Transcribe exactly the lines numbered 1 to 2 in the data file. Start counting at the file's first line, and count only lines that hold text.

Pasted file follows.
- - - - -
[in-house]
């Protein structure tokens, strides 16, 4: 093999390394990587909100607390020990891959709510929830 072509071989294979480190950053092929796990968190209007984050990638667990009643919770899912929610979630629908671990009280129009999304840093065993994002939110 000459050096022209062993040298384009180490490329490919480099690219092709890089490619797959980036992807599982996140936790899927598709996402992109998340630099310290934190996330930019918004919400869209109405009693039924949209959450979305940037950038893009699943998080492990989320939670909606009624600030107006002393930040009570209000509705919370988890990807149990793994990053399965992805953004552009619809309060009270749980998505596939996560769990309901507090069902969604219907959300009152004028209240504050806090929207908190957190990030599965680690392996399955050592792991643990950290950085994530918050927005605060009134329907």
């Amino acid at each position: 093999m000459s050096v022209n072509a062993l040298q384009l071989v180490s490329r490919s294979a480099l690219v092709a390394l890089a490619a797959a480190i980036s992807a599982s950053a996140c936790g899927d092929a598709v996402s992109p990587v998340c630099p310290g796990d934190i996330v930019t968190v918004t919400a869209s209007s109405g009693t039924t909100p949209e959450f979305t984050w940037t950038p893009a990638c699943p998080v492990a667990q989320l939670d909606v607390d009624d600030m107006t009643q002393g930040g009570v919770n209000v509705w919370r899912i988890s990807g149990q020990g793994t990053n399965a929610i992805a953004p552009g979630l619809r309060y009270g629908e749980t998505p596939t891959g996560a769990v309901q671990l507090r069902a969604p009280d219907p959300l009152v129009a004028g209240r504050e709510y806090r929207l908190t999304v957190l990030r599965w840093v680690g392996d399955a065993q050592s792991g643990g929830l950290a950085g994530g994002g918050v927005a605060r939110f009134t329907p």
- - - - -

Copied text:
[in-house]
């Protein structure tokens, strides 16, 4: 093999390394990587909100607390020990891959709510929830 072509071989294979480190950053092929796990968190209007984050990638667990009643919770899912929610979630629908671990009280129009999304840093065993994002939110 000459050096022209062993040298384009180490490329490919480099690219092709890089490619797959980036992807599982996140936790899927598709996402992109998340630099310290934190996330930019918004919400869209109405009693039924949209959450979305940037950038893009699943998080492990989320939670909606009624600030107006002393930040009570209000509705919370988890990807149990793994990053399965992805953004552009619809309060009270749980998505596939996560769990309901507090069902969604219907959300009152004028209240504050806090929207908190957190990030599965680690392996399955050592792991643990950290950085994530918050927005605060009134329907």